Making Turkey Less Foul

on November 20, 2011 at 9:00 AM

As Americans stock up on Turkey meat for Thanksgiving dinners, farmers scramble to feed those families. When its all over, they will be left with not only some profit but also with mounds of a less heartwarming byproduct: turkey litter.

Of the various kinds of poultry, turkeys produce substantially higher amounts of waste because they tend to be larger. Having recognized this several years ago, the US Department of Agriculture has been encouraging farmers to convert turkey litter into energy by using the methane gas in the waste to create electricity.

In Michigan, year-round turkey farm Sietsema Farms was the recipient of a $500,000 energy grant and $700,750 energy loan from USDA Rural Development to build a $3 million waste to energy system. In October 2009, the project was commissioned and Heat Transfer International (HTI) of Kentwood and The Right Place Inc. of Grand Rapids were chosen to build the rotary gasifier.

When its completed this December, the gasifier system will take approximately 70,000 pounds of turkey waste every day from the 1.5 million turkeys on the farm to a unit where it will be superheated and turned into gas. The gas will heat water in a boiler which will spin an electrical turbine. The system will produce about 12,000 kW of power a day from about 206,400 pounds of steam. Electricity produced will be cycled directly back onto the farm to power the feed mills which carry feed to the turkeys and also carries waste back out to the gasifier.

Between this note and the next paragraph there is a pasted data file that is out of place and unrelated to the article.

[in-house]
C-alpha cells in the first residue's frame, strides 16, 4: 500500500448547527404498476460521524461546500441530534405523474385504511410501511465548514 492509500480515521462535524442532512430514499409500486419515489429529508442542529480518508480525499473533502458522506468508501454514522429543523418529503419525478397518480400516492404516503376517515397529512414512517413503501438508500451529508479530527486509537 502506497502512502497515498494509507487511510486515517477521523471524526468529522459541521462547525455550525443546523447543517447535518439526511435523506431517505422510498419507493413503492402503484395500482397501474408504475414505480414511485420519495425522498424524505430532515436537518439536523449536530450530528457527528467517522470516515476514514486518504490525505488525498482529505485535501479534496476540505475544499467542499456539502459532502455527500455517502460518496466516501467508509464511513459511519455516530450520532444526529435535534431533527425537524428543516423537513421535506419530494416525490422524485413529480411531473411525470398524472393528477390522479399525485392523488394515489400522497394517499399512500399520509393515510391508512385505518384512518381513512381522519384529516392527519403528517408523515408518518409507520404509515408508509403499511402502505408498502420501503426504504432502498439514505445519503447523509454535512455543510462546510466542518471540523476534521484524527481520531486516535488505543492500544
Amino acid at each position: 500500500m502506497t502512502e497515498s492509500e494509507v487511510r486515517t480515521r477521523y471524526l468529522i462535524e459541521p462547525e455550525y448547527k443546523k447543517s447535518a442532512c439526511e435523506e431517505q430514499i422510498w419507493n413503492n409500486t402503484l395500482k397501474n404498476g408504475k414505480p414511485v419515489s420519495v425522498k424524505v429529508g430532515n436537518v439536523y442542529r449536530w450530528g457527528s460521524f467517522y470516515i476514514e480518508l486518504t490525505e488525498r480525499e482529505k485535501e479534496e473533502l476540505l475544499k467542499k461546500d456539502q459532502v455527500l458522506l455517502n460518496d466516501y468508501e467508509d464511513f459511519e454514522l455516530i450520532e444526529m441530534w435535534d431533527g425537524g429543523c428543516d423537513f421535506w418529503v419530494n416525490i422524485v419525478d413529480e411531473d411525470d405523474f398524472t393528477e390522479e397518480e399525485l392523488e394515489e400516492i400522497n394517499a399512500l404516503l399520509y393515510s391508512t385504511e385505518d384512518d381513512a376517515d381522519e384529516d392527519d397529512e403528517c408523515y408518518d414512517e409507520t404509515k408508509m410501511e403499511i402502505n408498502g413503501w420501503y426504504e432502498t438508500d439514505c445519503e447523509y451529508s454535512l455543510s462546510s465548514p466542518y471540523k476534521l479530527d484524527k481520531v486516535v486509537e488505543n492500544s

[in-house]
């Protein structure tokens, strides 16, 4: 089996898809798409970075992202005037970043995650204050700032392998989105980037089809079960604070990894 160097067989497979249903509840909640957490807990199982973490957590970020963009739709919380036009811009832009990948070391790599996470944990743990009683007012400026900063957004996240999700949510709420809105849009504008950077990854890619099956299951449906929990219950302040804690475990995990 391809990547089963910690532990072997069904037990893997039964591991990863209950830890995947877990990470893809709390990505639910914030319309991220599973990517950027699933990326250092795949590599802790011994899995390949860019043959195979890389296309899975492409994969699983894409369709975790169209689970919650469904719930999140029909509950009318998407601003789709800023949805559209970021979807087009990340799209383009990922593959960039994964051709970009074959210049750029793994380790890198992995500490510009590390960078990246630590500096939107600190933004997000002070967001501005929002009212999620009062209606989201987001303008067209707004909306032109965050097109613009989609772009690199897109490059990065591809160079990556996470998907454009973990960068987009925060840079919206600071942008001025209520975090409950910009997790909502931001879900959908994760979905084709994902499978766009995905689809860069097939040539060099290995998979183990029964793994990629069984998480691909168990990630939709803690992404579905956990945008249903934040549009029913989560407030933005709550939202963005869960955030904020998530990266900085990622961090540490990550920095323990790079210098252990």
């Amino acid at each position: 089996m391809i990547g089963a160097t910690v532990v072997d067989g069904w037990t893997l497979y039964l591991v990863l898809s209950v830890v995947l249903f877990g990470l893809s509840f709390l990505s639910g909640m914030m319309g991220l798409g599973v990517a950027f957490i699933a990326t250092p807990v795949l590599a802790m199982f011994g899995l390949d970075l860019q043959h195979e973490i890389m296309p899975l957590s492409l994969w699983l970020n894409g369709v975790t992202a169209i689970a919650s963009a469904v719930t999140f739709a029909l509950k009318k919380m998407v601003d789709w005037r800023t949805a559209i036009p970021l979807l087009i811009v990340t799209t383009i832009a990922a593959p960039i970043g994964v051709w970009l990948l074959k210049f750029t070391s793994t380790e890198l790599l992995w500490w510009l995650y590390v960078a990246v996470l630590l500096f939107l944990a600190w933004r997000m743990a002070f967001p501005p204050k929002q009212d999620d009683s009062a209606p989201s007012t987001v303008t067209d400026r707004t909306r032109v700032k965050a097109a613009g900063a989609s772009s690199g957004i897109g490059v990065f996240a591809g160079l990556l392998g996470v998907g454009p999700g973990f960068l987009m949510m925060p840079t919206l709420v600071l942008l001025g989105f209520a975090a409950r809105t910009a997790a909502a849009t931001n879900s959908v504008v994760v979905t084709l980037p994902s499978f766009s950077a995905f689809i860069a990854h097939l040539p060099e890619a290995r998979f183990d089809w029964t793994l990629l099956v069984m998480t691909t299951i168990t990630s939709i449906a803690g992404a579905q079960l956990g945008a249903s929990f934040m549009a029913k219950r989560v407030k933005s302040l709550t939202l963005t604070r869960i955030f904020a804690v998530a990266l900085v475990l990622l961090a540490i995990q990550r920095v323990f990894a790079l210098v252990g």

Rick Sietsema, one of the farm owners, told Breaking Energy that the process took three years because the device is still quite new to the market.

“You look at a Ford, or a Chevy and you buy it. This is still quite new in the industry,” he said There are only a “a few small units out and about,” he said. Most methane energy devices burn the litter itself, he said, which is different than the Siestema Farms system of gasifying the waste.

Siestema Farms operates five turkey farms with a 45-mile radius. The “closed-loop” system, as Siestema called it, will take a waste product and make it valuable.

“It appears as though that’s the direction we are going to take our business in,” he said. He sees the system as a “socially responsible manner of taking care of the byproduct of raising livestock.” He compared the process of adding value to litter by converting it into electricity to the process of converting turkeys into meat.

One of the primary challenges rural farmers face is transporting their various products along long distances. Having electricity generation on site is extremely helpful for farming operations, Alec Lloyd, public information coordinator for the USDA Rural Development in Michigan told Breaking Energy. He said he hopes more farmers will be able to use such systems to both power their own farming operations and even make some additional money by selling the extra power back to the grid.

The USDA estimates the Sietsema farm will see a full return on investment within four years of the biomass plant’s operation.

Photo Caption: With less than one week before Thanksgiving, hundreds of turkeys fill a barn at the Willie Bird Turkey Farm November 19, 2006 in Sonoma, California. It is estimated that more than 45 million turkeys are cooked and eaten in the US during Thanksgiving meals.